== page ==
DIY dyno build

Discussion in 'Old's Cool' started by adrenal, Aug 23, 2013.

  1. adrenal

    adrenal skrunkwerks.com

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    Here's the design of an inertia dyno I'm currently building:

    [​IMG]

    [​IMG]

    The inertia of the main wheel has been designed to suit bikes form the last century - 70's-80's. Mainly airheads. The red wheels can be installed when more powerful bike are being tested. The build is about 70% complete..
    #1
  2. adrenal

    adrenal skrunkwerks.com

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    almost 1/2 tonne K1045 steel! OD460mm x 300 wide

    [​IMG]

    Drilling pilot hole for boring:

    [​IMG]

    Boring to final ID:

    [​IMG]
    #2
  3. _cy_

    _cy_ Long timer

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    holy cow.. what a lathe!
    #3
  4. adrenal

    adrenal skrunkwerks.com

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    yeah, don't want to get your tie caught in that one!
    #4
  5. crazydrummerdude

    crazydrummerdude Wacky Bongo Boy

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    Oh, man this is gonna be good!
    #5
  6. dhallilama

    dhallilama Been here awhile

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    um. i've built plenty of my own equipment and such... but this is friggin' awesome. just. plain. awesome.
    #6
  7. downdog

    downdog Adventurer

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    You just got this stuff lying around in your shop? :D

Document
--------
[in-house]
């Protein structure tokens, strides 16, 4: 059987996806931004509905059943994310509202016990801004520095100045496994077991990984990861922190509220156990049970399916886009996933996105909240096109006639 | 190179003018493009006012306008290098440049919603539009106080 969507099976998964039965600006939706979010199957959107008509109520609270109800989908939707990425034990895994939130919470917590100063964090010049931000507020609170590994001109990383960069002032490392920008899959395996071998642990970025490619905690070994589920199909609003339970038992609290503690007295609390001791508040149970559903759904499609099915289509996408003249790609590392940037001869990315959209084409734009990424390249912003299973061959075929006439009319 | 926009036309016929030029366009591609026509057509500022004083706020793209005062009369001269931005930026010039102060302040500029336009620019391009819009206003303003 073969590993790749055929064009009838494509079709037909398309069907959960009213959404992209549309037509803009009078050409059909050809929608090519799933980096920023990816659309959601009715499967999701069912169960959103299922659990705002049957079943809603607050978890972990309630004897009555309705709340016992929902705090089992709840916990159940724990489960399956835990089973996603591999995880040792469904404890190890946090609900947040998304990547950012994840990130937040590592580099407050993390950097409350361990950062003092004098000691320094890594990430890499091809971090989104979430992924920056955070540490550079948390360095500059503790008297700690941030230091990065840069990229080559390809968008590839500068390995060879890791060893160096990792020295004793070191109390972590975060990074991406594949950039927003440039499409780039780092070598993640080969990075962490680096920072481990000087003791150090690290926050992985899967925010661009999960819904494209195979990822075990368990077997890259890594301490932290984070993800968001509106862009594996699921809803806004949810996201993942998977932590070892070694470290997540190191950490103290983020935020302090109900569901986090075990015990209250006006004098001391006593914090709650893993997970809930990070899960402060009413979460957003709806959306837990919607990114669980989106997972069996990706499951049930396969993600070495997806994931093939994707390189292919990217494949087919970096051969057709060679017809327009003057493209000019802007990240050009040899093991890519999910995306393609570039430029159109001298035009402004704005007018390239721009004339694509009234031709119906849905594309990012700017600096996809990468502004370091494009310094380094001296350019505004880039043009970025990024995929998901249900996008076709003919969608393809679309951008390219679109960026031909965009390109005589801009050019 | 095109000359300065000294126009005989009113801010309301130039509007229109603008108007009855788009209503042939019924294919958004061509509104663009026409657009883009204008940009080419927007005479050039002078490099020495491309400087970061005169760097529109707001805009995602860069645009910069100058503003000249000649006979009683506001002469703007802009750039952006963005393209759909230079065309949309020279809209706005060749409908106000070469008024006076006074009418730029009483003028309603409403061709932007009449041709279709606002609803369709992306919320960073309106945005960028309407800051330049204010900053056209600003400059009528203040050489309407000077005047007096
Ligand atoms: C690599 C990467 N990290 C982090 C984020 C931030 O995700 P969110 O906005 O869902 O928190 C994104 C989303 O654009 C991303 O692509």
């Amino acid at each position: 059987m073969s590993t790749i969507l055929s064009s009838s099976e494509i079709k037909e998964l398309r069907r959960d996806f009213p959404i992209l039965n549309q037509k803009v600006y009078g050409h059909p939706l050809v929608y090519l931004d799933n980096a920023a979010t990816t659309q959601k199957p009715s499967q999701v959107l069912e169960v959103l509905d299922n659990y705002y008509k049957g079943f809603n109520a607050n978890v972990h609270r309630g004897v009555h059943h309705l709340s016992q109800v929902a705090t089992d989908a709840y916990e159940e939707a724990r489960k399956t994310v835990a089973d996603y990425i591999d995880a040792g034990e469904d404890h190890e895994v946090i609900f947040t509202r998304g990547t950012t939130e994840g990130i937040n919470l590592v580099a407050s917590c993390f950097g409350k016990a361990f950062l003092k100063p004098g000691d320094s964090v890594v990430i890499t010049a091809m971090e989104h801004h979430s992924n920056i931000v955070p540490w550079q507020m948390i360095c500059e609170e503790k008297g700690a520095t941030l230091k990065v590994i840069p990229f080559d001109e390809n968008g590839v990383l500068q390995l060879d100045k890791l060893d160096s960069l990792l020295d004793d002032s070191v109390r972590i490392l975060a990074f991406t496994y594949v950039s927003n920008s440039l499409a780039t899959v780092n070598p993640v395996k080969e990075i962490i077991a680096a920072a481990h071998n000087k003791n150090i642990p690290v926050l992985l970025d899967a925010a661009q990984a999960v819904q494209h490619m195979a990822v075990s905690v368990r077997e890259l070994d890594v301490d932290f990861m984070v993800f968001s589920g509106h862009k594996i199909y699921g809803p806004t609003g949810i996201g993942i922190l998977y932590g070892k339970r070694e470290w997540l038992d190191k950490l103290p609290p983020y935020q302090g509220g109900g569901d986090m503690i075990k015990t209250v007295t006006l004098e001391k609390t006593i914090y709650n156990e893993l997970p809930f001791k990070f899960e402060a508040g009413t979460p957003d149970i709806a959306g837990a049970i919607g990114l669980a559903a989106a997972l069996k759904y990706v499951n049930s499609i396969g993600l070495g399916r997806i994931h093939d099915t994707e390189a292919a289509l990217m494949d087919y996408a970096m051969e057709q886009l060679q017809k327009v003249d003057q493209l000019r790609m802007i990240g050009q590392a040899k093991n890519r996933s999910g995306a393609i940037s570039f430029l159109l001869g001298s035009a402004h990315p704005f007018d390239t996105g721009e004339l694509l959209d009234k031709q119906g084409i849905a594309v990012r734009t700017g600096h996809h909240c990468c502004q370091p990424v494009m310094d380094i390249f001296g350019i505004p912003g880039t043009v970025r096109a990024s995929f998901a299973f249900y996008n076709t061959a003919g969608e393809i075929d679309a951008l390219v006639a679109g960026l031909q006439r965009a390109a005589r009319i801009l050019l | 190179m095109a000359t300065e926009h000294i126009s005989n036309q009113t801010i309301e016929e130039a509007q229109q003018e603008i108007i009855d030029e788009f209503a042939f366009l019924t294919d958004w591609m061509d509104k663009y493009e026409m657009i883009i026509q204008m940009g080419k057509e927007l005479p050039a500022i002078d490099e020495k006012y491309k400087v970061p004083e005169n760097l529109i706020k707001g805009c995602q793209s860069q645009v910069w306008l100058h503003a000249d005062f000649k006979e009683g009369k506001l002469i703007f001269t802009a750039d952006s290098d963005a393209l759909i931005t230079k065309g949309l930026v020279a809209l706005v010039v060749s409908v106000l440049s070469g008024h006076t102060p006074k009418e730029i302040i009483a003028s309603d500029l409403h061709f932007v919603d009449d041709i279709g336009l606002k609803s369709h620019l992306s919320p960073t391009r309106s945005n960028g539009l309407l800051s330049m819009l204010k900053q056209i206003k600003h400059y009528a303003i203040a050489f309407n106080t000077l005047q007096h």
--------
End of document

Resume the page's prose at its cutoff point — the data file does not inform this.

Cool!
    #7
  8. k-moe

    k-moe Long timer

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    Hmmm... I was hoping to see that lump being spun on a mish-mash of trailer tires driven by a pickup on a jackstand, and you working the OD with a file. Where is the adventure in doing things the right way? :lol3
    #8
  9. pommie john

    pommie john Long timer

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    How are you going to calibrate it?
    #9
  10. Wirespokes

    Wirespokes Beemerholics Anonymous

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    Dang! The initial post looked pretty unsubstantial - maybe something I could build.

    No way, Jose!! :eek1
    #10
  11. victor441

    victor441 Long timer

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    VERY cool! something I'd mused about myself, will be following this with much interest...
    #11
  12. adrenal

    adrenal skrunkwerks.com

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    :lol3 I've seen those rigs - much harder to improvise like that I reckon.

    @pommiejohn. good question.Inertia dynos are not hard to calibrate. A matter of calculating the polar moment of inertia of the lump and plugging into the dyno software. Then there are ways of determining friction losses through the bearings etc and plugging these into the software as well.

    But as final tweak/check, after a run on the dyno I'm going to ride straight over to a 'real' dyno which I know is well calibrated and compare numbers.